Habitat for Humanity to revitalize 100 homes in Midtown

Organization will break ground Wednesday on three-year initiative

Milwaukee Habitat for Humanity Executive Director Brian Sonderman announces the organization's plans to expand its neighborhood revitalization efforts to communities east of Washington Park.

Milwaukee Habitat for Humanity will hold a groundbreaking ceremony on Wednesday to celebrate the start of construction on what it says is it’s most ambitious initiative yet: the revitalization of 100 homes in Milwaukee’s Midtown neighborhood over the next three years.

Milwaukee Habitat for Humanity Executive Director Brian Sonderman announces the organization’s plans to expand its neighborhood revitalization efforts to areas east of Washington Park.

The project, called Midtown 100, will include building 65 new homes, rehabilitating 15 homes and completing critical repairs on 20 homes, which will allow current residents to remain in their homes.

The organization said it will invest $10.3 million in the neighborhood over the course of the initiative.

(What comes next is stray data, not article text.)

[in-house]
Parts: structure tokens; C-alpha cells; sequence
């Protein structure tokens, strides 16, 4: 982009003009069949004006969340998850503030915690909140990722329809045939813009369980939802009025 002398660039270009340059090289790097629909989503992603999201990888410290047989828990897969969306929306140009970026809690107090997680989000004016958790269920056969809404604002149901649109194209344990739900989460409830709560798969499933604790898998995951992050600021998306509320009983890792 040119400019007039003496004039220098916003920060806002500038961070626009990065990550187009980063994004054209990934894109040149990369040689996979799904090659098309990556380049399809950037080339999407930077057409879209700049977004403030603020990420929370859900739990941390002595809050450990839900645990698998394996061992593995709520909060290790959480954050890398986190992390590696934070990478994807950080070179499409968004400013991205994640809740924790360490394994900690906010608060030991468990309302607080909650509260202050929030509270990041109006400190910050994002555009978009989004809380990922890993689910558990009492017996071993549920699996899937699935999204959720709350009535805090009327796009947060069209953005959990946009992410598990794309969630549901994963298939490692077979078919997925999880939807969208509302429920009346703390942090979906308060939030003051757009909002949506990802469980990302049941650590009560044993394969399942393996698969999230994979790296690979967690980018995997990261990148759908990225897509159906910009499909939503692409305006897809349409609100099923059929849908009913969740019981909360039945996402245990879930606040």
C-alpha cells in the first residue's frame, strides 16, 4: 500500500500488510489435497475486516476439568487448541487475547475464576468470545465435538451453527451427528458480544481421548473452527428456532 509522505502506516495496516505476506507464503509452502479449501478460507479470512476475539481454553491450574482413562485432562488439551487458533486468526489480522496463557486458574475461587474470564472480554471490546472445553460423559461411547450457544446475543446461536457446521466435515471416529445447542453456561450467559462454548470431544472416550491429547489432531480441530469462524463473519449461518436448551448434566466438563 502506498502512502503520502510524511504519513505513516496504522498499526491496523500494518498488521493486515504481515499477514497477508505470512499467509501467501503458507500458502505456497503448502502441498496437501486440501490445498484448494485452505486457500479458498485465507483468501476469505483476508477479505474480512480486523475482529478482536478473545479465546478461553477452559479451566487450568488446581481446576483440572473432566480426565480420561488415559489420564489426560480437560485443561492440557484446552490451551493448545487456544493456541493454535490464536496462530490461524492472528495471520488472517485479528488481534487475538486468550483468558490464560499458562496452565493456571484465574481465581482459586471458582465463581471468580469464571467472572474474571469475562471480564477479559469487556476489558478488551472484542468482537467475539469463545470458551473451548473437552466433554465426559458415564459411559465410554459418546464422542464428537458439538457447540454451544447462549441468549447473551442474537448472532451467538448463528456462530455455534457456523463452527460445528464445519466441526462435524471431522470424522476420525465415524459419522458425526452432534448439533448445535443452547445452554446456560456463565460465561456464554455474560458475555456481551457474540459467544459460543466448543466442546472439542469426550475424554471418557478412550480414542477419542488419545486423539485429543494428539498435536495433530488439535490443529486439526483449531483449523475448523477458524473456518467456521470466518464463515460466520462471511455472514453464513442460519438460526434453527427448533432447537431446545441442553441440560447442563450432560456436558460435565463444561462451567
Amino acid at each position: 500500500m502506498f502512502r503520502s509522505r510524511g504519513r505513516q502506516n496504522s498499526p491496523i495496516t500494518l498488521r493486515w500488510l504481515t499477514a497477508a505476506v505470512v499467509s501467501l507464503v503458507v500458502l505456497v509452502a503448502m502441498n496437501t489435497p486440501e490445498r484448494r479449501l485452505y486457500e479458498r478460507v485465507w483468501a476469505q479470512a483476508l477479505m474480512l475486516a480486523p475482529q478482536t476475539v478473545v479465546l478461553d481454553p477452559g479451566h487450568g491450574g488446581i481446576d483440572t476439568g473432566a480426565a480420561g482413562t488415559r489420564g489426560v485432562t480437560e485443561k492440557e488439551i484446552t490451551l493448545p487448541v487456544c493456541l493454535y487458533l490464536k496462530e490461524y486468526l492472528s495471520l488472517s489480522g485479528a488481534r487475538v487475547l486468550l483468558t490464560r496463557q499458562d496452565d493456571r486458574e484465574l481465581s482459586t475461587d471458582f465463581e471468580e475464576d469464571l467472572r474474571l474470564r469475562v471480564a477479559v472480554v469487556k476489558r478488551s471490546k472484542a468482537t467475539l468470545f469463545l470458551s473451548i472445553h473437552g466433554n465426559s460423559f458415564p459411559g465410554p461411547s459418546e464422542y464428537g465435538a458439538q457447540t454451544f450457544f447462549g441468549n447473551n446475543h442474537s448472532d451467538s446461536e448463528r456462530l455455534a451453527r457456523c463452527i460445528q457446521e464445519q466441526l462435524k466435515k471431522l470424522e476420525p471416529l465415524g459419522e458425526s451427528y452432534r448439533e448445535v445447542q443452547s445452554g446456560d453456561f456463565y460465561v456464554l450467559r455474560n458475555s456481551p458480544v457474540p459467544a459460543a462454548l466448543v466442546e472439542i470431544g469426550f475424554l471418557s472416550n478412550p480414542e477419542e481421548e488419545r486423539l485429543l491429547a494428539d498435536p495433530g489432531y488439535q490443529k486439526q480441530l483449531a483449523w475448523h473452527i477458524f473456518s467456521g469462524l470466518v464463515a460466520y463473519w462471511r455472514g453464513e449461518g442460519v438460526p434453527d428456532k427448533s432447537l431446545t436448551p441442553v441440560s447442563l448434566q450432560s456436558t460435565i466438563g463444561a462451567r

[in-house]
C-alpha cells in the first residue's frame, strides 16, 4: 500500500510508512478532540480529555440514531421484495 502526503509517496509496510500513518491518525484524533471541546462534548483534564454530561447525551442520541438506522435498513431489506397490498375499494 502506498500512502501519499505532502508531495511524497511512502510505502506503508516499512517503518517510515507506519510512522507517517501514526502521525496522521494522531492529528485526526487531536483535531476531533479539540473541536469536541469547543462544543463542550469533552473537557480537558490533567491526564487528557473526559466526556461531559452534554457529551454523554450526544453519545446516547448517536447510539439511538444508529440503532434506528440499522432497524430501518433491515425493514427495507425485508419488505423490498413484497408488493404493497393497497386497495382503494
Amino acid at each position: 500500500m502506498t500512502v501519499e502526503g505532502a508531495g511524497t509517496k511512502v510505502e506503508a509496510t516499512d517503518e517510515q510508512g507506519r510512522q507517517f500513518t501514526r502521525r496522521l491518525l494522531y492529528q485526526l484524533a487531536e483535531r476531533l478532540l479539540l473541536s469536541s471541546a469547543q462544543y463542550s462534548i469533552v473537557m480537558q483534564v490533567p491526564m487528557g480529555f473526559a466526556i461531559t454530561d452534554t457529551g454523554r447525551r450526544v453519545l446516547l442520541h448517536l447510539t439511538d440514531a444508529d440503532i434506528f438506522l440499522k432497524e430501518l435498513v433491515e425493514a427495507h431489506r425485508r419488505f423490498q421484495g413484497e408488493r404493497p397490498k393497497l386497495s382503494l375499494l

Milwaukee Habitat officials said the project will allow the organization to serve the most families per year in its 34-history while building the highest concentration of affordable single-family homes built in Milwaukee since World War II.

After focusing primarily on Milwaukee’s Washington Park neighborhood since 2013, Milwaukee Habitat announced last July that it would begin expanding its work eastward to the Midtown neighborhood.

The organization will focus its efforts on the area that encompasses North Avenue to Lisbon Avenue and from 30th to 25th Streets.

After the organization completes its work in Midtown, Habitat plans to shift its focus to the Harambee neighborhood.

Milwaukee Habitat says it’s seen many positive outcomes in the Washington Park neighborhood, including a 48 percent decrease in violent crime on the blocks that have been revitalized and a nearly 20 percent increase in residents who say that they feel a part of the neighborhood since 2013. Officials said they hope to replicate those outcomes in Midtown.

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Lauren Anderson
Lauren Anderson covers health care, nonprofits, education and insurance for BizTimes. Lauren previously reported on education for the Waukesha Freeman. She graduated from the University of Wisconsin-Madison, where she studied journalism, history and African studies. In her free time, Lauren enjoys spending time with family and friends and seeing live music wherever she can.

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